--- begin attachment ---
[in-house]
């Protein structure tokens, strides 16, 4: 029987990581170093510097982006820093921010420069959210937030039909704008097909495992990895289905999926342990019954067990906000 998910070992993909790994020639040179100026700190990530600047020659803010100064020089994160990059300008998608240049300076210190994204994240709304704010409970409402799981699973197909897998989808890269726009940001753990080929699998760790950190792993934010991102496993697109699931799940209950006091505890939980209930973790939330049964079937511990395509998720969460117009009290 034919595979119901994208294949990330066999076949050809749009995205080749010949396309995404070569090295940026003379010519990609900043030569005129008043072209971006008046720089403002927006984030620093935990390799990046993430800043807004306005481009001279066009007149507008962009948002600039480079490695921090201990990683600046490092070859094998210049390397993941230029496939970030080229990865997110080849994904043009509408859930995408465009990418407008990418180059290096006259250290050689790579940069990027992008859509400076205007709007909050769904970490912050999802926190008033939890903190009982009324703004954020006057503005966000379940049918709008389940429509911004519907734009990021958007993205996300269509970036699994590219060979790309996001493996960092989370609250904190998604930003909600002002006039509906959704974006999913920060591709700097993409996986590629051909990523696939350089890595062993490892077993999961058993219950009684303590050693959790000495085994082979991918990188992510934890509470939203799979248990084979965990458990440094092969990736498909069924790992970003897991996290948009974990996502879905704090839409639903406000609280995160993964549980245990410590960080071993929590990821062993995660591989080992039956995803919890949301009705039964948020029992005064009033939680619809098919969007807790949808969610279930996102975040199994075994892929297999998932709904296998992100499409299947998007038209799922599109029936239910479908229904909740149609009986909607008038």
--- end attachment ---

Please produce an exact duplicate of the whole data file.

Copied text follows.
[in-house]
């Protein structure tokens, strides 16, 4: 029987990581170093510097982006820093921010420069959210937030039909704008097909495992990895289905999926342990019954067990906000 998910070992993909790994020639040179100026700190990530600047020659803010100064020089994160990059300008998608240049300076210190994204994240709304704010409970409402799981699973197909897998989808890269726009940001753990080929699998760790950190792993934010991102496993697109699931799940209950006091505890939980209930973790939330049964079937511990395509998720969460117009009290 034919595979119901994208294949990330066999076949050809749009995205080749010949396309995404070569090295940026003379010519990609900043030569005129008043072209971006008046720089403002927006984030620093935990390799990046993430800043807004306005481009001279066009007149507008962009948002600039480079490695921090201990990683600046490092070859094998210049390397993941230029496939970030080229990865997110080849994904043009509408859930995408465009990418407008990418180059290096006259250290050689790579940069990027992008859509400076205007709007909050769904970490912050999802926190008033939890903190009982009324703004954020006057503005966000379940049918709008389940429509911004519907734009990021958007993205996300269509970036699994590219060979790309996001493996960092989370609250904190998604930003909600002002006039509906959704974006999913920060591709700097993409996986590629051909990523696939350089890595062993490892077993999961058993219950009684303590050693959790000495085994082979991918990188992510934890509470939203799979248990084979965990458990440094092969990736498909069924790992970003897991996290948009974990996502879905704090839409639903406000609280995160993964549980245990410590960080071993929590990821062993995660591989080992039956995803919890949301009705039964948020029992005064009033939680619809098919969007807790949808969610279930996102975040199994075994892929297999998932709904296998992100499409299947998007038209799922599109029936239910479908229904909740149609009986909607008038």